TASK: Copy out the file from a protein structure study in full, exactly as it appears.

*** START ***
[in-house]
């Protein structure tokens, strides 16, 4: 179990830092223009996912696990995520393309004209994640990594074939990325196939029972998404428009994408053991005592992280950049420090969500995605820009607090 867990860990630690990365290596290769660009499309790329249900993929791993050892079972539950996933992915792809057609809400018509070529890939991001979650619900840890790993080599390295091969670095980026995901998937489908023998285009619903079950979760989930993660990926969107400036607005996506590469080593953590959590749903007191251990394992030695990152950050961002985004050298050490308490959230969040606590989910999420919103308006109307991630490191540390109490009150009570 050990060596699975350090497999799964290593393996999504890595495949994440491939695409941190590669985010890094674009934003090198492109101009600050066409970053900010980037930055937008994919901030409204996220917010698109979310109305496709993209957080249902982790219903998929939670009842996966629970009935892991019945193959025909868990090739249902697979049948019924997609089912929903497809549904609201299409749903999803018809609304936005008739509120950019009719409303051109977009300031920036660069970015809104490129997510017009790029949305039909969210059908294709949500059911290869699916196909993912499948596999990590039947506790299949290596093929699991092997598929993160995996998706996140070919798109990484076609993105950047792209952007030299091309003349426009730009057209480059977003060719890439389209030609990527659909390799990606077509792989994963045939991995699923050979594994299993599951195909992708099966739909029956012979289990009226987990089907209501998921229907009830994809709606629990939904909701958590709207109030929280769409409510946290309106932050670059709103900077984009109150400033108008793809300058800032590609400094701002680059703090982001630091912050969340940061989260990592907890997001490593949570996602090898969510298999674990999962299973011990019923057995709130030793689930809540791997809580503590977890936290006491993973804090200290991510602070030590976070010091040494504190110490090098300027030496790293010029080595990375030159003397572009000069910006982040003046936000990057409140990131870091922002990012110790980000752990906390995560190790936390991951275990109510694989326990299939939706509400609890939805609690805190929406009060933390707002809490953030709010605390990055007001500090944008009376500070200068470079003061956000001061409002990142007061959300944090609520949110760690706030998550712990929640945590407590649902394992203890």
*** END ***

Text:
[in-house]
């Protein structure tokens, strides 16, 4: 179990830092223009996912696990995520393309004209994640990594074939990325196939029972998404428009994408053991005592992280950049420090969500995605820009607090 867990860990630690990365290596290769660009499309790329249900993929791993050892079972539950996933992915792809057609809400018509070529890939991001979650619900840890790993080599390295091969670095980026995901998937489908023998285009619903079950979760989930993660990926969107400036607005996506590469080593953590959590749903007191251990394992030695990152950050961002985004050298050490308490959230969040606590989910999420919103308006109307991630490191540390109490009150009570 050990060596699975350090497999799964290593393996999504890595495949994440491939695409941190590669985010890094674009934003090198492109101009600050066409970053900010980037930055937008994919901030409204996220917010698109979310109305496709993209957080249902982790219903998929939670009842996966629970009935892991019945193959025909868990090739249902697979049948019924997609089912929903497809549904609201299409749903999803018809609304936005008739509120950019009719409303051109977009300031920036660069970015809104490129997510017009790029949305039909969210059908294709949500059911290869699916196909993912499948596999990590039947506790299949290596093929699991092997598929993160995996998706996140070919798109990484076609993105950047792209952007030299091309003349426009730009057209480059977003060719890439389209030609990527659909390799990606077509792989994963045939991995699923050979594994299993599951195909992708099966739909029956012979289990009226987990089907209501998921229907009830994809709606629990939904909701958590709207109030929280769409409510946290309106932050670059709103900077984009109150400033108008793809300058800032590609400094701002680059703090982001630091912050969340940061989260990592907890997001490593949570996602090898969510298999674990999962299973011990019923057995709130030793689930809540791997809580503590977890936290006491993973804090200290991510602070030590976070010091040494504190110490090098300027030496790293010029080595990375030159003397572009000069910006982040003046936000990057409140990131870091922002990012110790980000752990906390995560190790936390991951275990109510694989326990299939939706509400609890939805609690805190929406009060933390707002809490953030709010605390990055007001500090944008009376500070200068470079003061956000001061409002990142007061959300944090609520949110760690706030998550712990929640945590407590649902394992203890």